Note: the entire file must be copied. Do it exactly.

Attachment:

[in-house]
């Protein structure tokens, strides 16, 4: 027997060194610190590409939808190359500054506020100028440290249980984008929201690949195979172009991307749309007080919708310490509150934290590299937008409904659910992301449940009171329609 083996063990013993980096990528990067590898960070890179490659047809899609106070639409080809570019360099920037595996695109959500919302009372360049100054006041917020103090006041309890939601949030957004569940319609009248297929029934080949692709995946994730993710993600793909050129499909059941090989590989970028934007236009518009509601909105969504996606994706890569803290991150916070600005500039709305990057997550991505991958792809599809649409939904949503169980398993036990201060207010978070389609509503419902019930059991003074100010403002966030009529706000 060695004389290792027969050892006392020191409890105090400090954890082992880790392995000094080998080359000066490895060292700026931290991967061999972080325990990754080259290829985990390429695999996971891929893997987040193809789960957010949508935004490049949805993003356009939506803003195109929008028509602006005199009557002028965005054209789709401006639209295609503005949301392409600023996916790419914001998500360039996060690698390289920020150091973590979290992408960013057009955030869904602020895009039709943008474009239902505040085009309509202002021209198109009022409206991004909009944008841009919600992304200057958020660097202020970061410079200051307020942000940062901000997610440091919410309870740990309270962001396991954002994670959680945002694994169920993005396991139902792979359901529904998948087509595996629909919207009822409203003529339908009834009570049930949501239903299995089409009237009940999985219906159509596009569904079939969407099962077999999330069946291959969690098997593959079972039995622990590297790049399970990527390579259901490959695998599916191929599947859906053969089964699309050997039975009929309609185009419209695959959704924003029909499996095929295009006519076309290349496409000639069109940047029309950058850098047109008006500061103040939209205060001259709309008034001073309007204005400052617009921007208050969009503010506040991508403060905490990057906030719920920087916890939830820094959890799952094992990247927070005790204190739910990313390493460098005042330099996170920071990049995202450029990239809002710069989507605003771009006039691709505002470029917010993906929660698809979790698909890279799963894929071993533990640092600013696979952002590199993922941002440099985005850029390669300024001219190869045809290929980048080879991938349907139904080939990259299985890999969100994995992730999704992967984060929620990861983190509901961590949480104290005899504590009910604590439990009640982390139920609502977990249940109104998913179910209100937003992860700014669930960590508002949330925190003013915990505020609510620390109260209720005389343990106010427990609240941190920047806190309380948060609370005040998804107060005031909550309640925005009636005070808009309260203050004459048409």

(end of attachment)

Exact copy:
[in-house]
């Protein structure tokens, strides 16, 4: 027997060194610190590409939808190359500054506020100028440290249980984008929201690949195979172009991307749309007080919708310490509150934290590299937008409904659910992301449940009171329609 083996063990013993980096990528990067590898960070890179490659047809899609106070639409080809570019360099920037595996695109959500919302009372360049100054006041917020103090006041309890939601949030957004569940319609009248297929029934080949692709995946994730993710993600793909050129499909059941090989590989970028934007236009518009509601909105969504996606994706890569803290991150916070600005500039709305990057997550991505991958792809599809649409939904949503169980398993036990201060207010978070389609509503419902019930059991003074100010403002966030009529706000 060695004389290792027969050892006392020191409890105090400090954890082992880790392995000094080998080359000066490895060292700026931290991967061999972080325990990754080259290829985990390429695999996971891929893997987040193809789960957010949508935004490049949805993003356009939506803003195109929008028509602006005199009557002028965005054209789709401006639209295609503005949301392409600023996916790419914001998500360039996060690698390289920020150091973590979290992408960013057009955030869904602020895009039709943008474009239902505040085009309509202002021209198109009022409206991004909009944008841009919600992304200057958020660097202020970061410079200051307020942000940062901000997610440091919410309870740990309270962001396991954002994670959680945002694994169920993005396991139902792979359901529904998948087509595996629909919207009822409203003529339908009834009570049930949501239903299995089409009237009940999985219906159509596009569904079939969407099962077999999330069946291959969690098997593959079972039995622990590297790049399970990527390579259901490959695998599916191929599947859906053969089964699309050997039975009929309609185009419209695959959704924003029909499996095929295009006519076309290349496409000639069109940047029309950058850098047109008006500061103040939209205060001259709309008034001073309007204005400052617009921007208050969009503010506040991508403060905490990057906030719920920087916890939830820094959890799952094992990247927070005790204190739910990313390493460098005042330099996170920071990049995202450029990239809002710069989507605003771009006039691709505002470029917010993906929660698809979790698909890279799963894929071993533990640092600013696979952002590199993922941002440099985005850029390669300024001219190869045809290929980048080879991938349907139904080939990259299985890999969100994995992730999704992967984060929620990861983190509901961590949480104290005899504590009910604590439990009640982390139920609502977990249940109104998913179910209100937003992860700014669930960590508002949330925190003013915990505020609510620390109260209720005389343990106010427990609240941190920047806190309380948060609370005040998804107060005031909550309640925005009636005070808009309260203050004459048409």